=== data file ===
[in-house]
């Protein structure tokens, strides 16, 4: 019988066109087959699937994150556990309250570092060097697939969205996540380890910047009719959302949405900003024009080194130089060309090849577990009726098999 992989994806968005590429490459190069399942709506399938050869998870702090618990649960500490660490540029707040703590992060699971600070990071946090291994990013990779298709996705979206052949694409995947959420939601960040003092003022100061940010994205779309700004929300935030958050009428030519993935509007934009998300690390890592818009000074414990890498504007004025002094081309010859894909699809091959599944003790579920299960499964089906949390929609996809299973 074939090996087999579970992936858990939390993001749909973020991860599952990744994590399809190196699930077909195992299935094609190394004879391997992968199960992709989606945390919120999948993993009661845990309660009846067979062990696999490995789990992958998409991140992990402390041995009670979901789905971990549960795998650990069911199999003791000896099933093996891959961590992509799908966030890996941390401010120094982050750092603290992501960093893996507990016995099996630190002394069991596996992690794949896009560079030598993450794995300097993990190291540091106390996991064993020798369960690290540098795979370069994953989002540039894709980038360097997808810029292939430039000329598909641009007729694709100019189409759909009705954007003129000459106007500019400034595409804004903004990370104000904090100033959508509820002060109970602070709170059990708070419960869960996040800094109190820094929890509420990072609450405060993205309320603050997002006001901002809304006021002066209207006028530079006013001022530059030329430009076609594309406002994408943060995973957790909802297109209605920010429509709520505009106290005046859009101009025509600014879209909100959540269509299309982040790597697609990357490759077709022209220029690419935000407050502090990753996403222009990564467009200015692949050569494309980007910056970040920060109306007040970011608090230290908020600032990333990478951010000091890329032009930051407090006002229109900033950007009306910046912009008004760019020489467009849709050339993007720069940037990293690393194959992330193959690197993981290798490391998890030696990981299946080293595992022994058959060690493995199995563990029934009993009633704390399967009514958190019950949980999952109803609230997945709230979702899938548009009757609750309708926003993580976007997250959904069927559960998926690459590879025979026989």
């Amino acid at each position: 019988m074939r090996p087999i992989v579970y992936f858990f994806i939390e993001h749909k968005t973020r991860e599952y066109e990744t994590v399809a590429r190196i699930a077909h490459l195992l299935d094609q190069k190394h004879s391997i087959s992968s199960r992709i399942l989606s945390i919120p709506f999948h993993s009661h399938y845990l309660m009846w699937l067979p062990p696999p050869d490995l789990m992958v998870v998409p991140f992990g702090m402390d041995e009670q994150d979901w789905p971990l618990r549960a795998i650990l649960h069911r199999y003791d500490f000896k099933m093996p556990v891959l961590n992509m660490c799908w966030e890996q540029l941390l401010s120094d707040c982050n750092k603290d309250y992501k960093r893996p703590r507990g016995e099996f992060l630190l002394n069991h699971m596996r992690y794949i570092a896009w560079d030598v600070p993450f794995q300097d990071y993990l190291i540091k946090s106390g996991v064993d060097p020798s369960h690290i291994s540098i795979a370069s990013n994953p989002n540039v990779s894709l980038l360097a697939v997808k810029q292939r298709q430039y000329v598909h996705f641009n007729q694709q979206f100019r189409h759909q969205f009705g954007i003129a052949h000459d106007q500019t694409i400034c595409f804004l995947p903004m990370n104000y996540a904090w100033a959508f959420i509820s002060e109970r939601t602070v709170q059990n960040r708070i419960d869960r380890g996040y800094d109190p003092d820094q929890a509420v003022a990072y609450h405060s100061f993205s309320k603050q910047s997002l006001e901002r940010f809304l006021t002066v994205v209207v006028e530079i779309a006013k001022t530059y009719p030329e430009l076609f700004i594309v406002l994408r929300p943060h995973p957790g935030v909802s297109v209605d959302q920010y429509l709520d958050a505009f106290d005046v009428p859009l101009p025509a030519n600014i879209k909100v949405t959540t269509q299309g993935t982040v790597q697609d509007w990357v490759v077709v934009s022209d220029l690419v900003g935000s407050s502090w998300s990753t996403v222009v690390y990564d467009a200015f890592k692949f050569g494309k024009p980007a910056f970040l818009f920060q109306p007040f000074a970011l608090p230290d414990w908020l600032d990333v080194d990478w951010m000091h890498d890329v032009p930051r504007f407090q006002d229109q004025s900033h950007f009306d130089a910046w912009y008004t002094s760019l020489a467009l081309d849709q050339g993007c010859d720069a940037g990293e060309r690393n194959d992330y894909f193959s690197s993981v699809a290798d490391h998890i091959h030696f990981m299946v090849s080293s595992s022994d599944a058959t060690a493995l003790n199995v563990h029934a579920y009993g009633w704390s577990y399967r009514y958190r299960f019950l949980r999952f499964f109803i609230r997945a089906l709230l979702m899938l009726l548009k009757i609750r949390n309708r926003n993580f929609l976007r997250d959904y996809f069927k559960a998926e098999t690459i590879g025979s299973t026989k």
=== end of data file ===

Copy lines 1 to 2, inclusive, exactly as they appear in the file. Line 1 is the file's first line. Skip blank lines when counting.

[in-house]
């Protein structure tokens, strides 16, 4: 019988066109087959699937994150556990309250570092060097697939969205996540380890910047009719959302949405900003024009080194130089060309090849577990009726098999 992989994806968005590429490459190069399942709506399938050869998870702090618990649960500490660490540029707040703590992060699971600070990071946090291994990013990779298709996705979206052949694409995947959420939601960040003092003022100061940010994205779309700004929300935030958050009428030519993935509007934009998300690390890592818009000074414990890498504007004025002094081309010859894909699809091959599944003790579920299960499964089906949390929609996809299973 074939090996087999579970992936858990939390993001749909973020991860599952990744994590399809190196699930077909195992299935094609190394004879391997992968199960992709989606945390919120999948993993009661845990309660009846067979062990696999490995789990992958998409991140992990402390041995009670979901789905971990549960795998650990069911199999003791000896099933093996891959961590992509799908966030890996941390401010120094982050750092603290992501960093893996507990016995099996630190002394069991596996992690794949896009560079030598993450794995300097993990190291540091106390996991064993020798369960690290540098795979370069994953989002540039894709980038360097997808810029292939430039000329598909641009007729694709100019189409759909009705954007003129000459106007500019400034595409804004903004990370104000904090100033959508509820002060109970602070709170059990708070419960869960996040800094109190820094929890509420990072609450405060993205309320603050997002006001901002809304006021002066209207006028530079006013001022530059030329430009076609594309406002994408943060995973957790909802297109209605920010429509709520505009106290005046859009101009025509600014879209909100959540269509299309982040790597697609990357490759077709022209220029690419935000407050502090990753996403222009990564467009200015692949050569494309980007910056970040920060109306007040970011608090230290908020600032990333990478951010000091890329032009930051407090006002229109900033950007009306910046912009008004760019020489467009849709050339993007720069940037990293690393194959992330193959690197993981290798490391998890030696990981299946080293595992022994058959060690493995199995563990029934009993009633704390399967009514958190019950949980999952109803609230997945709230979702899938548009009757609750309708926003993580976007997250959904069927559960998926690459590879025979026989």